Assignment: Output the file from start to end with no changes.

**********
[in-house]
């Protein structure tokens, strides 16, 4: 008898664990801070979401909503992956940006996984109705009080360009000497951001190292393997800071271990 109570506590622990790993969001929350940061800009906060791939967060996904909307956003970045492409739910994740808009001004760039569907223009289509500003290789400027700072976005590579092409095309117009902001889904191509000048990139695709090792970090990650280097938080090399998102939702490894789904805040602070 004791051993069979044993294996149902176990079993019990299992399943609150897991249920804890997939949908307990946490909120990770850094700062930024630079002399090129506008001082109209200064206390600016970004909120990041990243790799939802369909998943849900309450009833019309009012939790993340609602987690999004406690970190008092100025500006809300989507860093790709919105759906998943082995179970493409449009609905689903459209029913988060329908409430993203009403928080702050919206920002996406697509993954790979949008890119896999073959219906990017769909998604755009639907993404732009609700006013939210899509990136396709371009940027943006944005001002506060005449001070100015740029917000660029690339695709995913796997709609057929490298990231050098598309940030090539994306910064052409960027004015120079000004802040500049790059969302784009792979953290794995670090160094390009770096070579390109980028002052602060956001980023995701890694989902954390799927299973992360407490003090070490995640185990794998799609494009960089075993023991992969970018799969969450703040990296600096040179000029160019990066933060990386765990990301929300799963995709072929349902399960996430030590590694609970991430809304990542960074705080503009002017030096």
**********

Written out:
[in-house]
């Protein structure tokens, strides 16, 4: 008898664990801070979401909503992956940006996984109705009080360009000497951001190292393997800071271990 109570506590622990790993969001929350940061800009906060791939967060996904909307956003970045492409739910994740808009001004760039569907223009289509500003290789400027700072976005590579092409095309117009902001889904191509000048990139695709090792970090990650280097938080090399998102939702490894789904805040602070 004791051993069979044993294996149902176990079993019990299992399943609150897991249920804890997939949908307990946490909120990770850094700062930024630079002399090129506008001082109209200064206390600016970004909120990041990243790799939802369909998943849900309450009833019309009012939790993340609602987690999004406690970190008092100025500006809300989507860093790709919105759906998943082995179970493409449009609905689903459209029913988060329908409430993203009403928080702050919206920002996406697509993954790979949008890119896999073959219906990017769909998604755009639907993404732009609700006013939210899509990136396709371009940027943006944005001002506060005449001070100015740029917000660029690339695709995913796997709609057929490298990231050098598309940030090539994306910064052409960027004015120079000004802040500049790059969302784009792979953290794995670090160094390009770096070579390109980028002052602060956001980023995701890694989902954390799927299973992360407490003090070490995640185990794998799609494009960089075993023991992969970018799969969450703040990296600096040179000029160019990066933060990386765990990301929300799963995709072929349902399960996430030590590694609970991430809304990542960074705080503009002017030096």